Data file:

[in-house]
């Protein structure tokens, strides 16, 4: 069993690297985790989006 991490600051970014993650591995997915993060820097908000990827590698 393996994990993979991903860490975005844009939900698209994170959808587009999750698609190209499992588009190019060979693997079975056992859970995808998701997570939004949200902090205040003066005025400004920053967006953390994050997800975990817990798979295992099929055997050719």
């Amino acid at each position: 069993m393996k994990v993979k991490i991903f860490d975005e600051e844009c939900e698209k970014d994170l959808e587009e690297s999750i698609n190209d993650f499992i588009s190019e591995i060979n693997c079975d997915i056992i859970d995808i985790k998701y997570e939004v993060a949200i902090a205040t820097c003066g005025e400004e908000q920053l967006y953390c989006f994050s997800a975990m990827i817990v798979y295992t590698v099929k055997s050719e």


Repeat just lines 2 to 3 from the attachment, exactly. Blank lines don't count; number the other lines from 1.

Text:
């Protein structure tokens, strides 16, 4: 069993690297985790989006 991490600051970014993650591995997915993060820097908000990827590698 393996994990993979991903860490975005844009939900698209994170959808587009999750698609190209499992588009190019060979693997079975056992859970995808998701997570939004949200902090205040003066005025400004920053967006953390994050997800975990817990798979295992099929055997050719």
């Amino acid at each position: 069993m393996k994990v993979k991490i991903f860490d975005e600051e844009c939900e698209k970014d994170l959808e587009e690297s999750i698609n190209d993650f499992i588009s190019e591995i060979n693997c079975d997915i056992i859970d995808i985790k998701y997570e939004v993060a949200i902090a205040t820097c003066g005025e400004e908000q920053l967006y953390c989006f994050s997800a975990m990827i817990v798979y295992t590698v099929k055997s050719e």